In 1808, Spain was captured by Napoleon, and he placed upon the throne his brother Joseph, who took possession of the pearl. When the French were defeated at the Battle of Vitoria, it is believed that Joseph actually carried the pearl upon his person while fleeing the city of Madrid.

From there, the pearl was given into the hands of Charles Louis Napoleon, who eventually sold it to the 2nd Marquess of Abercorn, in whose family it would remain for some years.

On two occasions, the pearl was very nearly lost by the wife of the Marquess. The first time was at a formal event at Buckingham Palace, when it was discovered missing from her necklace and was soon discovered having fallen on the train of another woman’s gown. The second time it went missing was at Windsor Castle, where it was eventually found on a sofa.

In 1969 the pearl was put up for Auction at Sotheby’s in London, where it was purchased for $37,000 by Richard Burton for his wife, Elizabeth Taylor. Burton lavished jewels on Elizabeth and especially enjoyed pieces with historical significance.

Not long after the purchase, the pearl went missing again, much to the horror of Elizabeth, who concealed its disappearance from her husband. However, after a quick search, she soon found the pearl in the mouth of one of her dogs! Thankfully, the pearl was not damaged.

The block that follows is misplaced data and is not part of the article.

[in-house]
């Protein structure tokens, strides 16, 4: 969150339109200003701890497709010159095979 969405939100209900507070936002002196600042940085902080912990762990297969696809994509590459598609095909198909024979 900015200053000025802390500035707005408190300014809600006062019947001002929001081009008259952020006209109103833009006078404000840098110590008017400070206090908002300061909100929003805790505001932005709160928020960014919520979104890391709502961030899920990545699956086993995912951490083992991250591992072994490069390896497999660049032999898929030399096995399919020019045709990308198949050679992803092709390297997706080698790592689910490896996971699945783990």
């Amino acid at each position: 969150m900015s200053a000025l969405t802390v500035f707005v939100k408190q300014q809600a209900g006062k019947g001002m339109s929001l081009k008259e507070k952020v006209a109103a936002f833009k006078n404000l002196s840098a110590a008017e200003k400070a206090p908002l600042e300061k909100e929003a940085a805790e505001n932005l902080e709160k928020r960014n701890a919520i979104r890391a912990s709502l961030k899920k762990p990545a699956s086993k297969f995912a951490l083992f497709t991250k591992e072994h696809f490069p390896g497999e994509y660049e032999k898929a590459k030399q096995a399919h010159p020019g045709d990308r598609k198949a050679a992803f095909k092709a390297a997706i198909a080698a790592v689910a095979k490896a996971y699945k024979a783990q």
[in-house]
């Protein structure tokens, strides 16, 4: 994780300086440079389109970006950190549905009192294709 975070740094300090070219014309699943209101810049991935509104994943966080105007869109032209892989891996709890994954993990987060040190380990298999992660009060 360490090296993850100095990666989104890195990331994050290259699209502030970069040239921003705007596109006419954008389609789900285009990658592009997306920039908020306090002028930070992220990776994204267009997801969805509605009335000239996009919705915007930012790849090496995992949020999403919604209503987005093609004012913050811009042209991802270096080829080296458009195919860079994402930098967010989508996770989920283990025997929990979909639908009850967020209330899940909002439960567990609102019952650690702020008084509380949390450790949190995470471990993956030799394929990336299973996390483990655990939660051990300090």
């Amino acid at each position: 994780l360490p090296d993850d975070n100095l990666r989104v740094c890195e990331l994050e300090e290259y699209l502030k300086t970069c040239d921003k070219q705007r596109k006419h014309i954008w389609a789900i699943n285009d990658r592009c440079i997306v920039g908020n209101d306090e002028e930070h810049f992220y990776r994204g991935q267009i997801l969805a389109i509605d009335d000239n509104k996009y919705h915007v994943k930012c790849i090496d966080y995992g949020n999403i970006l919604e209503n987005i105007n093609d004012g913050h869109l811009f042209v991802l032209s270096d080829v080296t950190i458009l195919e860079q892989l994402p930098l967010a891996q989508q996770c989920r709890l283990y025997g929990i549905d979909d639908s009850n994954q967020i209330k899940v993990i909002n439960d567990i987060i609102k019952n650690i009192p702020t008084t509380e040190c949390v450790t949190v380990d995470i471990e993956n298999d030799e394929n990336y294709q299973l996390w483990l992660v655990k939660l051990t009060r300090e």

That same year, Elizabeth would wear the pearl for her small, unbilled role as a courtier in Anne of the Thousand Days, where it appeared on a small platinum strand with several smaller pearls spaced throughout. Not long after this time, both Elizabeth and Richard agreed that the pearl needed a more secure and magnificent setting. So it was given over to Cartier to create a fantastic necklace that would adequately display the jewel.

The result was a glittering confection of diamonds and rubies, which Elizabeth later wore in Divorce His – Divorce Hers in 1973 and then again in 1977 in A Little Night Music. 

The La Peregrina was put on display at the Cartier Boutique in Beverly Hills, on loan from Elizabeth Taylor for the 100th anniversary of Cartier in America. When Elizabeth Taylor passed away, her jewelry was auctioned off at Christie’s. The necklace, expected to sell for two to three million dollars, fetched a record 11.8 million!

To learn more about the history of this fantastic pearl, go here. Or for its later history in the hands of Elizabeth Taylor, where it appeared in three films, read Elizabeth Taylor’s My Love Affair With Jewelry.

 

About the Costume

Have you seen this gown somewhere else? Do you need to be given credit for this sighting? Do you have corrections, additions or changes you would like to make?

Have you ever watched a film and noticed a character walk by in a gown that you just know you’ve seen before? Recycled Movie Costumes is dedicated to documenting the life of a costume through its various appearances on film and television.